Hypercalcemia, Anemia, and Acute Kidney Injury: A Rare Presentation of Sarcoidosis.

Sharma N, Tariq H, Uday K, Skaradinskiy Y, Niazi M, Chilimuri S - Case Rep Med (2015)

Bone marrow on high power (×400) with well-formed nonnecrotizing granuloma (black arrow) comprised of epithelioid cells, multinucleated giant cells, scant lymphocytes, and no necrosis (Hematoxylin and Eosin stain).
© Copyright Policy
Related In: Results  -  Collection

License
Show All Figures
getmorefigures.php?uid=PMC4493310&req=5

fig3: Bone marrow on high power (×400) with well-formed nonnecrotizing granuloma (black arrow) comprised of epithelioid cells, multinucleated giant cells, scant lymphocytes, and no necrosis (Hematoxylin and Eosin stain).
Mentions: PTH-related peptide was elevated at 45 pg/mL. It was possible that this might have been a false positive because at the time of collection patient had GFR of 12 and serum creatinine of 3.9 mg/dL and PTH-related peptide can be elevated in renal disease. Considering the elevated PTH-related peptide levels, a CT scan of the chest, abdomen, and pelvis without contrast was done which showed upper lobe bronchiectasis and a hypodense 4 cm lesion in left kidney. However, there was no evidence of any malignancy, lymphadenopathy, or splenomegaly. Our initial impression was likely multiple myeloma for which protein electrophoresis was done which revealed a normal serum protein electrophoresis and a urine protein electrophoresis that showed a restriction band. A bone marrow biopsy was performed which revealed nonnecrotizing granulomas (Figures 2 and 3). Additional lab tests showed elevated serum ACE level (113 U/L) and beta-2-microglobulin (14.3 mg/L). Sputum for acid fast bacilli AFBs was sent and tuberculosis (TB) was ruled out.

Bottom Line: The chest X-ray did not reveal any pathology.Noncontrast computed tomography (CT) scan of chest showed bilateral apical bronchiectasis, but did not show any lymphadenopathy or evidence of malignancy.Subsequently, a fiber optic bronchoscopy with transbronchial biopsy showed nonnecrotizing granulomatous inflammation consistent with sarcoidosis.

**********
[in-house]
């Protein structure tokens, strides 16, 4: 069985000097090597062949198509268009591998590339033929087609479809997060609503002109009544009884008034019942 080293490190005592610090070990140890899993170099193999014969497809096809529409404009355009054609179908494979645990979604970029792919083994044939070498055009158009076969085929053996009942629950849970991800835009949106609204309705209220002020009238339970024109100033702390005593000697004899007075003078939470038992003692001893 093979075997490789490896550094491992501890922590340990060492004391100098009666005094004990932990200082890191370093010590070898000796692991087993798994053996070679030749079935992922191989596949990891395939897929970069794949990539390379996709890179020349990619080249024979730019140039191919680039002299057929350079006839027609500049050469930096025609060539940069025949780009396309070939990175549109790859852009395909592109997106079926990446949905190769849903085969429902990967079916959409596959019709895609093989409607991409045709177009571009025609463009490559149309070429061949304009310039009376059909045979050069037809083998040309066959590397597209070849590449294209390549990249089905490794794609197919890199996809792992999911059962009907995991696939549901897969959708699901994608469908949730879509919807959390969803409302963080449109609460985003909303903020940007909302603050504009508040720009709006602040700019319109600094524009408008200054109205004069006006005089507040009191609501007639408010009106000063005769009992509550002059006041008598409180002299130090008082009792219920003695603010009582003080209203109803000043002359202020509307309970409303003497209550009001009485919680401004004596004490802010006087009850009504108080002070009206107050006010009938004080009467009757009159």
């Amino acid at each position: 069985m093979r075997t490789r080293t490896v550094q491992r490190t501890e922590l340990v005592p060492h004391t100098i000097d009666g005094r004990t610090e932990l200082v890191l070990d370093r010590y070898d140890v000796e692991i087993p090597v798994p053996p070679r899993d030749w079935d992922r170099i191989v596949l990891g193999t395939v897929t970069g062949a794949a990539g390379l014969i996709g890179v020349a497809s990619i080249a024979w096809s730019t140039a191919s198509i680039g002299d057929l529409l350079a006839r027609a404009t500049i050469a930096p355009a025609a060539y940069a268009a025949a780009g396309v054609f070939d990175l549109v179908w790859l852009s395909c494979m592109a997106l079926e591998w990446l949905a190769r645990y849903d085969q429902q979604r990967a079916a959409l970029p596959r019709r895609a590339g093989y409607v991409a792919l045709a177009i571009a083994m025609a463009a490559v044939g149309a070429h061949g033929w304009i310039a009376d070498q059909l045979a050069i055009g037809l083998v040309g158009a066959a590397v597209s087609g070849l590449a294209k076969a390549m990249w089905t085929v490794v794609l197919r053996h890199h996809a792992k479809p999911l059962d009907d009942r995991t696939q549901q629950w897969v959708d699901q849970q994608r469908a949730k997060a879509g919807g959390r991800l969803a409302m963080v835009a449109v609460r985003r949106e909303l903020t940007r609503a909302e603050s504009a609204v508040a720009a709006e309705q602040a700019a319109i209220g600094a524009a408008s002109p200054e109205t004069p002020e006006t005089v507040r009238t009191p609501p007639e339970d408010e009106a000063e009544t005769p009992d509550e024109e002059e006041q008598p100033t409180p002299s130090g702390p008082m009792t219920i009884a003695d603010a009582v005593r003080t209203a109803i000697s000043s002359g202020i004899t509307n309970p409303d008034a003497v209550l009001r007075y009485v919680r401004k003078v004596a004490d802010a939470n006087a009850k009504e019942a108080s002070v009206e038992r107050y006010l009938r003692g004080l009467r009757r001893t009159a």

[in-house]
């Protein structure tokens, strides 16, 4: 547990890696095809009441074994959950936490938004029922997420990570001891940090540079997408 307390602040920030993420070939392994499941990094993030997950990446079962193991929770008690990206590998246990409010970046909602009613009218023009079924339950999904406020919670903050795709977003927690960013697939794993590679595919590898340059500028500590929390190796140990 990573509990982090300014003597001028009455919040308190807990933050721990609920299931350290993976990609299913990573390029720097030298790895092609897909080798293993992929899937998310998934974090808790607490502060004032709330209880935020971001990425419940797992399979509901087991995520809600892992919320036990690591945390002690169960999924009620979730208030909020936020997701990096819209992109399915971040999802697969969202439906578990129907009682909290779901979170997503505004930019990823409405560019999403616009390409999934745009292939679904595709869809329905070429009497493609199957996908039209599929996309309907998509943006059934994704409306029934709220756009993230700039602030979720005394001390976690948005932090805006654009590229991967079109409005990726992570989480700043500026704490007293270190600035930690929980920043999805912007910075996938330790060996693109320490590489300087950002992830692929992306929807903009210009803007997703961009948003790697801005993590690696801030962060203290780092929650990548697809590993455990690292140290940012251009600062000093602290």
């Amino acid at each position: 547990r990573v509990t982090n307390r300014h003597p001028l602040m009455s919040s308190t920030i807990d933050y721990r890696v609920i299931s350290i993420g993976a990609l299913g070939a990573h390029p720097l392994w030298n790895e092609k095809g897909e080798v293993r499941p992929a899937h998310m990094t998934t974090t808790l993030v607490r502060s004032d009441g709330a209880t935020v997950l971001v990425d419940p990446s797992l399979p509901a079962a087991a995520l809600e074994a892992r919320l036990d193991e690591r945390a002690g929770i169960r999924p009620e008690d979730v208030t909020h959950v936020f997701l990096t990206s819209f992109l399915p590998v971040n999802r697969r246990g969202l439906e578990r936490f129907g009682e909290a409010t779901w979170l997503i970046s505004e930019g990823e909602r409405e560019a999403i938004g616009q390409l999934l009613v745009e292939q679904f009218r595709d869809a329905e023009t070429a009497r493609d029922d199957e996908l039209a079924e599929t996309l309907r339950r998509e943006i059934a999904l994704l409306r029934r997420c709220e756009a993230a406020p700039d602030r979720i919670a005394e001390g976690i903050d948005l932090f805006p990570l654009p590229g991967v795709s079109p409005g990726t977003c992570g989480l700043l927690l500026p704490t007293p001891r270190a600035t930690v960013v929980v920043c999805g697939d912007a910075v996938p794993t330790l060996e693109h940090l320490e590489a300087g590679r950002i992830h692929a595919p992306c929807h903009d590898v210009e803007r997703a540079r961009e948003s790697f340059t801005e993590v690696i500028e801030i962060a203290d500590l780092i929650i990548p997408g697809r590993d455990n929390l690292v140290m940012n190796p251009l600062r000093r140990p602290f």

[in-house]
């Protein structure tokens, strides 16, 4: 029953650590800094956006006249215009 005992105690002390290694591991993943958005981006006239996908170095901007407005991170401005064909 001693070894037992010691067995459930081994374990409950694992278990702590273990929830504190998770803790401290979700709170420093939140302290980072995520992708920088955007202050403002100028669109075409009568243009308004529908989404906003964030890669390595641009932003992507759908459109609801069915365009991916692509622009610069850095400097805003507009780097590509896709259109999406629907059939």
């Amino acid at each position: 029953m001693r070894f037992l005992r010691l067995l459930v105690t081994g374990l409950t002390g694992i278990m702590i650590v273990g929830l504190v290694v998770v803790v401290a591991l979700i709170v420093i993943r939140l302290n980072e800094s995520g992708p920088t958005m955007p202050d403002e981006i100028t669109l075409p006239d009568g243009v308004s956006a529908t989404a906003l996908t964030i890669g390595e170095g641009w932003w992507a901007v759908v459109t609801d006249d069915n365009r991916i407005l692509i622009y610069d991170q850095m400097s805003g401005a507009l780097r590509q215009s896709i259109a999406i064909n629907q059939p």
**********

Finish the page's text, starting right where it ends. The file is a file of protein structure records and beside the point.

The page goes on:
View Article: PubMed Central - PubMed

Affiliation: Department of Medicine, Bronx Lebanon Hospital Center, 1650 Selwyn Avenue, Suite No. 10C, Bronx, NY 10457, USA.

ABSTRACT
We discuss a case of a 61-year-old woman who presented with substernal chest pain. She was found to have elevated calcium levels, anemia, and acute kidney injury. The hypercalcemia persisted despite therapy with fluids and bisphosphonates. She was found to have nonparathyroid hormone (PTH) mediated hypercalcemia. The chest X-ray did not reveal any pathology. Our Initial impression was likely underlying hematologic malignancy such as lymphoma or multiple myeloma. A bone marrow biopsy was performed that revealed nonnecrotizing granulomatous inflammation. Further workup revealed elevated vitamin 1,25 dihydroxy level, beta-two microglobulin level, and ACE levels. Noncontrast computed tomography (CT) scan of chest showed bilateral apical bronchiectasis, but did not show any lymphadenopathy or evidence of malignancy. Subsequently, a fiber optic bronchoscopy with transbronchial biopsy showed nonnecrotizing granulomatous inflammation consistent with sarcoidosis. After initiating glucocorticoid therapy, the patient's hypercalcemia improved and her kidney function returned to baseline.

No MeSH data available.


Related in: MedlinePlus